Cousins Properties, Inc., an Atlanta, Ga.-based real estate company, acquired Post Oak Central, a Class A office complex in the Galleria submarket of Houston, Texas, for $232.6 million from institutional investors advised by J.P. Morgan Asset Management. The company also formed a joint venture with institutional investors advised by J.P. Morgan Asset Management to purchase both Terminus 100 and Terminus 200, neighboring Class AA office towers in Atlanta’s Buckhead submarket, and acquired the remaining 80 percent interest in Terminus 200 from a fund managed by Morgan Stanley Real Estate Investing.
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Is this a good move or a terrible move? Obviously SunTrust needed assistance this year with their bottom line, especially to please stockholders. The recession had a pretty serious effect on SunTrust, but overall their financial stability was sound because of internal regulations in place that nixed predatory lending. This was their saving grace. Even though there are parts of their business that got hit hard, especially a number of bad loans lent, they essentially came out on top in Atlanta. This has not helped with their lackluster numbers throughout 2012. This is why they have decided to sell their stake, originally valued at $100,000 at the initial investment, they sold their stake for over $2 Billion cash. That is some serious money and will definitely help thew bottom line, but was it the correct decision? Coke continues to grow and expend every single day, and I only see the company becoming larger and more profitable. Let me know what you think about this business deal.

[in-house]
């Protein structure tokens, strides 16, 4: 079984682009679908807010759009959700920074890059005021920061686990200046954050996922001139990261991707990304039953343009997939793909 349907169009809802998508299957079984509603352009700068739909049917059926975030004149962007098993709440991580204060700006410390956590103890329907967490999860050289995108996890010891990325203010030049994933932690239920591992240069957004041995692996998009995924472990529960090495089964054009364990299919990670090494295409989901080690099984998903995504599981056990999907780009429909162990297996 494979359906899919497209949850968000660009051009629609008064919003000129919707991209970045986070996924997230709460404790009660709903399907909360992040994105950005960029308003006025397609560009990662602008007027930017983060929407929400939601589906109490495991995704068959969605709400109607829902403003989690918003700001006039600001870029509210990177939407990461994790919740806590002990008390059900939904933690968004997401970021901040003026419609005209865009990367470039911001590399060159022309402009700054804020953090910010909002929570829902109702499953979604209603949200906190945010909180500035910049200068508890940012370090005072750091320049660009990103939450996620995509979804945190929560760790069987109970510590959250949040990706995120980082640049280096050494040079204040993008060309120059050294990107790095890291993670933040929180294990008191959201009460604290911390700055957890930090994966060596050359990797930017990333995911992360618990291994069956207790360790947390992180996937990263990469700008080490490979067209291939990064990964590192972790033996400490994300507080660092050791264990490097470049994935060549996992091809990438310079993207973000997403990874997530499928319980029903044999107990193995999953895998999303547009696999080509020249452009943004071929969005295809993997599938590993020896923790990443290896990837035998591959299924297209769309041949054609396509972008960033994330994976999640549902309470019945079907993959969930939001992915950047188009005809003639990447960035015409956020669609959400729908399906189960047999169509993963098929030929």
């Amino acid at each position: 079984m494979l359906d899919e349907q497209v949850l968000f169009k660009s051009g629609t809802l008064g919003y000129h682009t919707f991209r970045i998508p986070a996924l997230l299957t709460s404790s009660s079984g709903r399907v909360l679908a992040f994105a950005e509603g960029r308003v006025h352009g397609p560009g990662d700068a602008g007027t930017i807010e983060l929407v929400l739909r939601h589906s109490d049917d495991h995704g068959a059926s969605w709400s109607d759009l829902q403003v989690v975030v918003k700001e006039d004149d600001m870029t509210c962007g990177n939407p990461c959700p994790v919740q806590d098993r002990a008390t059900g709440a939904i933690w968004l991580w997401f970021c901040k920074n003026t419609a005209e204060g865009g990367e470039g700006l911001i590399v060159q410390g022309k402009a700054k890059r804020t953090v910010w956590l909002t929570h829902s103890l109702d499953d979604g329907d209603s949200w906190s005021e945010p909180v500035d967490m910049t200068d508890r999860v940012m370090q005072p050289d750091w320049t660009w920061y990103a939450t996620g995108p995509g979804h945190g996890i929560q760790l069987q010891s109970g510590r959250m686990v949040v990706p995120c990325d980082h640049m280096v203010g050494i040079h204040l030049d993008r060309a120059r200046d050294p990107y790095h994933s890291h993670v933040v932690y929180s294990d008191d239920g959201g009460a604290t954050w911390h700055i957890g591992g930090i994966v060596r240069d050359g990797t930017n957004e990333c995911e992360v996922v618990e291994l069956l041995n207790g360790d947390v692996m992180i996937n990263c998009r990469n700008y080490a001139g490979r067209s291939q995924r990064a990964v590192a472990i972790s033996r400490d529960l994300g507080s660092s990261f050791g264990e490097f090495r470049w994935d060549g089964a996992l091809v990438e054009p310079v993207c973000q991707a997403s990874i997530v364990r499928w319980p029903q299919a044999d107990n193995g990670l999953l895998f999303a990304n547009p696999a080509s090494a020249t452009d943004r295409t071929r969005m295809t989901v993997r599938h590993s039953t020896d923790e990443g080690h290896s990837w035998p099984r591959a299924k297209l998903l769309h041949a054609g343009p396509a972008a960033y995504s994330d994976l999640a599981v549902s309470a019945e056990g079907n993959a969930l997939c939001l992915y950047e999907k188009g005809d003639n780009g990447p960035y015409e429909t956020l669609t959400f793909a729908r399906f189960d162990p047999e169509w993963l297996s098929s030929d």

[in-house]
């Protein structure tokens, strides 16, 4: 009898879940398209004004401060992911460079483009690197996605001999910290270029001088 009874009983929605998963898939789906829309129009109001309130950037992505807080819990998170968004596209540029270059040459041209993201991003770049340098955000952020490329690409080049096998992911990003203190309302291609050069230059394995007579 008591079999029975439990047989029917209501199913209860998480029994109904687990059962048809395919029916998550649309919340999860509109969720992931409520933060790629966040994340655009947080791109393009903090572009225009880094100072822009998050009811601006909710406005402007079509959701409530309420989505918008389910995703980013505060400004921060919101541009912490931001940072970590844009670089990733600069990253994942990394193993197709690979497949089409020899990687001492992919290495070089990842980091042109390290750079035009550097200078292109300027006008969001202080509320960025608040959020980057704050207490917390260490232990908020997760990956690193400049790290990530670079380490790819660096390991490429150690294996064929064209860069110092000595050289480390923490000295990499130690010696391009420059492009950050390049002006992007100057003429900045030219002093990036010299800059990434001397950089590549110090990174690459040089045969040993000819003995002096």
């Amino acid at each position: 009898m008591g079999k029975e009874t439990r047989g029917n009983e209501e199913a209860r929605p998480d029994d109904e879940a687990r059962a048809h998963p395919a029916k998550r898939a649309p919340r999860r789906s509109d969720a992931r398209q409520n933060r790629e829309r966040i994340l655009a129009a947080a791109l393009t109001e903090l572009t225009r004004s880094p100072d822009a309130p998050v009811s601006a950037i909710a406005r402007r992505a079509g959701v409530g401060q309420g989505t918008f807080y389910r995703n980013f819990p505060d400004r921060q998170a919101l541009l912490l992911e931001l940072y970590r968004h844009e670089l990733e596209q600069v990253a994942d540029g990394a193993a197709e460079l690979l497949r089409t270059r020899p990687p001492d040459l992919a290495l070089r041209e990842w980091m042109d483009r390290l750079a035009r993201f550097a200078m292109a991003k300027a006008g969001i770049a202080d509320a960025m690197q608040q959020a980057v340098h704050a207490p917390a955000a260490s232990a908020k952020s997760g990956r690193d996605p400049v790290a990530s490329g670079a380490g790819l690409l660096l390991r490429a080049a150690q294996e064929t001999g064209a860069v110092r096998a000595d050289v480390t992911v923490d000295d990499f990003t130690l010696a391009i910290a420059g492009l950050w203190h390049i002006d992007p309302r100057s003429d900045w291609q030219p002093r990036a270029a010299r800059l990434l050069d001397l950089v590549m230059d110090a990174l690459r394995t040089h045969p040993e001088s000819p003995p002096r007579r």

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In most types of business, negotiating is an essential part of being successful. In real estate, it can dictate the entire direction of a deal, especially when there is thousands of dollars at stake. Any savvy real estate investor will tell you that being able to negotiate efficiently and effectively makes all the difference. Here are just a few points to help you negotiate the treacherous investment deals readily available in today’s market.
1) Play nice, remembering that you are trying to make a deal. You can’t demand your way through negotiations.
2) Don’t bully, but also don’t be bullied. Remember that you have something they want and vice versa.
3) Don’t tell the seller his home is ugly. This unfortunately happens all the time.
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Apparently the real estate recovery has finally come to fruition according to many professionals in the industry. Strong listing and sales numbers confirm this, along with the increase demand for investment property, especially multifamily and commercial rental space. Some prices are hitting 2007 levels in some ares which is a strong indicator of economic rebound. According to Bill Mack, AREA Property founder and chairman, “I think the recovery has started, we bounced off the bottom. But the recovery has been tepid, it’s been spotty and it’s been uneven.”
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I checked out a great listing today that was held open. Beautiful new construction in the heart of Buckhead. 4 bedrooms and 4.5 baths. Large open concept living room and professional kitchen. Plenty or storage upstairs and down. Exclusively listed by Frank Nelson of Dorsey Alston. $749,900
Willow Tufano is a 14 year old who lives in Florida. One thing that differentiates her from her friends is that she just bought her first house, a rental property. She bought it with her mother, but anted up her fair share with money she saved for over a year by selling free items she had previously found and fixed up.
The area was hard hit by the housing crisis and Willow and her mother were able to buy the home which was once valued at $100,000 for just $12,000. Why would a 14 year old even consider buying a property?
She is using her half of the rent they charge ($700) to pay back her mom for the second half of the house and the renovations they put into the house. Willow says she’ll have it all paid off in six years. Then she’ll keep the house as a source of income.
“It was definitely a lot of inspiration from my mom and my grandma,” Tufano said. Her mom is a successful real estate agent who owns several investment properties.